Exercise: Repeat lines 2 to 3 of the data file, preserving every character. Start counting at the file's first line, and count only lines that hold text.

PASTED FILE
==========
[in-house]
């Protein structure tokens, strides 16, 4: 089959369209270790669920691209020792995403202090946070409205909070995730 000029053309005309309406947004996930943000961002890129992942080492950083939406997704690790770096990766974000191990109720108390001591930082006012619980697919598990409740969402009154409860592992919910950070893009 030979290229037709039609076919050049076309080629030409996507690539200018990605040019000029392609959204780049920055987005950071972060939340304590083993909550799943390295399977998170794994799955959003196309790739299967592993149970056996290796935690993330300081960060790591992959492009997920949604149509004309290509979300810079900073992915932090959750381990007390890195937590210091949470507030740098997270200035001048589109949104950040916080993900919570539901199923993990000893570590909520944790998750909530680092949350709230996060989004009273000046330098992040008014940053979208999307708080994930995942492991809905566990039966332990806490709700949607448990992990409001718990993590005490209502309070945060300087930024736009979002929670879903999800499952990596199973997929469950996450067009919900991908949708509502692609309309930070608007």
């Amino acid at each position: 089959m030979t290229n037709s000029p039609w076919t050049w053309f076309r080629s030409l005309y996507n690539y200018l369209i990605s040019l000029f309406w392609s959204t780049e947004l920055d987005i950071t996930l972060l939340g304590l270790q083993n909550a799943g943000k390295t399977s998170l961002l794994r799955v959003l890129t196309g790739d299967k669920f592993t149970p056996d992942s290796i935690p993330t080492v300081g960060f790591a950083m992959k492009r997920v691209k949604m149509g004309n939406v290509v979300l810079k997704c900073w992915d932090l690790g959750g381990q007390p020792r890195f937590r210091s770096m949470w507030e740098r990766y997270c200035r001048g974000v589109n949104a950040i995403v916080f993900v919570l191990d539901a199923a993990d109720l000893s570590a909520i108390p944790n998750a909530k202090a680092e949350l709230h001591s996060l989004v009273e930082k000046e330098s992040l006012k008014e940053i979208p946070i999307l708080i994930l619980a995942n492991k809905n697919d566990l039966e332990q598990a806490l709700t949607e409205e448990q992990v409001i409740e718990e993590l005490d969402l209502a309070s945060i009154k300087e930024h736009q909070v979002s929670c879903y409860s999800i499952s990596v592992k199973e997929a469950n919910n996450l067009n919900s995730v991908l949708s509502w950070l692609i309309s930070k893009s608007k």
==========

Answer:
């Protein structure tokens, strides 16, 4: 089959369209270790669920691209020792995403202090946070409205909070995730 000029053309005309309406947004996930943000961002890129992942080492950083939406997704690790770096990766974000191990109720108390001591930082006012619980697919598990409740969402009154409860592992919910950070893009 030979290229037709039609076919050049076309080629030409996507690539200018990605040019000029392609959204780049920055987005950071972060939340304590083993909550799943390295399977998170794994799955959003196309790739299967592993149970056996290796935690993330300081960060790591992959492009997920949604149509004309290509979300810079900073992915932090959750381990007390890195937590210091949470507030740098997270200035001048589109949104950040916080993900919570539901199923993990000893570590909520944790998750909530680092949350709230996060989004009273000046330098992040008014940053979208999307708080994930995942492991809905566990039966332990806490709700949607448990992990409001718990993590005490209502309070945060300087930024736009979002929670879903999800499952990596199973997929469950996450067009919900991908949708509502692609309309930070608007």
């Amino acid at each position: 089959m030979t290229n037709s000029p039609w076919t050049w053309f076309r080629s030409l005309y996507n690539y200018l369209i990605s040019l000029f309406w392609s959204t780049e947004l920055d987005i950071t996930l972060l939340g304590l270790q083993n909550a799943g943000k390295t399977s998170l961002l794994r799955v959003l890129t196309g790739d299967k669920f592993t149970p056996d992942s290796i935690p993330t080492v300081g960060f790591a950083m992959k492009r997920v691209k949604m149509g004309n939406v290509v979300l810079k997704c900073w992915d932090l690790g959750g381990q007390p020792r890195f937590r210091s770096m949470w507030e740098r990766y997270c200035r001048g974000v589109n949104a950040i995403v916080f993900v919570l191990d539901a199923a993990d109720l000893s570590a909520i108390p944790n998750a909530k202090a680092e949350l709230h001591s996060l989004v009273e930082k000046e330098s992040l006012k008014e940053i979208p946070i999307l708080i994930l619980a995942n492991k809905n697919d566990l039966e332990q598990a806490l709700t949607e409205e448990q992990v409001i409740e718990e993590l005490d969402l209502a309070s945060i009154k300087e930024h736009q909070v979002s929670c879903y409860s999800i499952s990596v592992k199973e997929a469950n919910n996450l067009n919900s995730v991908l949708s509502w950070l692609i309309s930070k893009s608007k």